Where do harbor porpoise live?

In the eastern North Pacific Ocean, the harbor porpoise ranges from Point Barrow, along the Alaskan coast, and down the West Coast of North America to southern California (Gaskin 1984). The harbor porpoise is basically an inshore species, frequenting coastal waters and the mouths of large rivers, harbors, and bays, sometimes ascending freshwater streams. Relatively high densities of harbor porpoise have been recorded along the coasts of Washington, and Northern Oregon and California; yet, distinct seasonal changes in abundance in these areas have been noted, possibly due to a shift in distribution to deeper offshore waters during winter

Where can I learn more about endangered species?

Visit the Endangered Species Home Page put out by U.S. Fish and Wildlife. An awesome site! fish and wildlife logo

What exactly is Persistent Marine Debris, and why is it important?

drawing of entangled propeller Persistent: 1. Refusing to give up or let go; persevering obstinately. This definition has a negative connotation, and in this case, very true.

Marine: 1. Of or pertaining to the sea

Debris: 1. The scattered remains of something broken or destroyed; ruins.

So, working backwards to develop the definition; persistent marine debris is something broken or destroyed, located in the sea, that refuses to go away. This defines trash, not readily biodegradable, including metals, plastics, and rubber products. Metals and rubber products are serious problems but once in the marine environment, they sink to the bottom and pose less of a threat than the third item our list, plastics.

The introduction of synthetic materials, or "plastics", is one of the most important technological advancements for modern society. The superior qualities of these synthetic materials make them an almost universal substitute for natural materials. However, it is these qualities - light weight, strength, durability, and low cost - which make plastics so prevalent and potentially damaging in the marine environment. This debris degrades coastal areas and injures or kills many marine animals including commercial fish and shellfish, birds, marine mammals, and sea turtles. It also interferes with vessel operations and safety by entangling propulsion and steering systems and may damage machinery by blocking seawater intakes.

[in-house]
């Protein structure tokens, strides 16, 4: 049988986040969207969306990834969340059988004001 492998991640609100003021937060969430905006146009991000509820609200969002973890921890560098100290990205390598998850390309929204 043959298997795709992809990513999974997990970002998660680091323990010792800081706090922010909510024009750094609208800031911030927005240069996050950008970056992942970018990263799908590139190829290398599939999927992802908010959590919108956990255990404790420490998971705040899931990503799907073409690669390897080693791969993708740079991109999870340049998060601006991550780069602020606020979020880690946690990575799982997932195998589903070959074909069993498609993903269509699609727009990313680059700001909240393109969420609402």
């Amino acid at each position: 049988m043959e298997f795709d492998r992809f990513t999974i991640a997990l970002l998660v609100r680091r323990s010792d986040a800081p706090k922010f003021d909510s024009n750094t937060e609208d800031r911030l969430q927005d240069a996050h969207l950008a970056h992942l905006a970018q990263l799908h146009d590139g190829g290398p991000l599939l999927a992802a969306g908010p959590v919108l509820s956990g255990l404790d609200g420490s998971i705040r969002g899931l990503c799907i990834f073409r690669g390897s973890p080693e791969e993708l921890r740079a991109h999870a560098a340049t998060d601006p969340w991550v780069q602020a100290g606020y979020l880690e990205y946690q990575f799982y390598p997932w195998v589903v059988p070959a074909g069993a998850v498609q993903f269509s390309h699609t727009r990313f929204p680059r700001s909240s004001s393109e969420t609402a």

Are there any good field guides to marine mammals available?

Carwardine, M. 1995. Whales, Dolphins and Porpoises. Dorling Kindersley Publishing, Inc., 95 Madison Ave., NY 10016. 256p.

Jefferson, T.A., S. Leatherwood and M.A. Webber. 1993. Marine Mammals of the World. Food and Agriculture Organization (F.A.O.) of the United Nations, Viale delle Terme di Caracalla, 00100 Rome, Italy. 320p.

Jefferson, T.A., S. Leatherwood, L.K.M. Shoda, R.L. Pitman. 1992. Marine Mammals of the Gulf of Mexico. A Field Guide for Aerial and Shipboard Observers. Texas A & M University Printing Center, College Station, TX 77843. 92p.

Katona, S.K., V. Rough and D.T. Richardson. 1993. A Field Guide to Whales Porpoises and Seals From Cape Cod to Newfoundland. Fourth Edition. Smithsonian Institution Press, Washington, DC. 316p.

Katona, S.K., V. Rough and D.T. Richardson. 1983. A Field Guide to the Whales, Porpoises and Seals of the Gulf of Maine and Eastern Canada - Cape Cod Bay to Newfoundland. Third Edition. Charles Scribner's Sons, NY. 255p.

Katona, S., D. Richardson and R. Hazard. 1975. Whales and Seals of the Gulf of Maine. Maine Coast Printers, Rockalnd, ME [ISBN 0-916080-01-3]. 97p.

Leatherwood, S. and R.R. Reeves. 1983. The Sierra Club Handbook of Whales of Dolphins. Sierra Club Books, San Francisco, CA. 302p.

Leatherwood, S., D.K. Caldwell and H.E. Winn. 1976. Whales, Dolphins and Porpoises of the Western North Atlantic. NOAA Tech. Rept. NMFS CIRC-396, Seattle, WA. For sale by: Supt. Of Documents, Printing Office, Washington, DC. [Stock no. 003-020-00119-0] 176p.

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(File Modified Jun. 16 2011)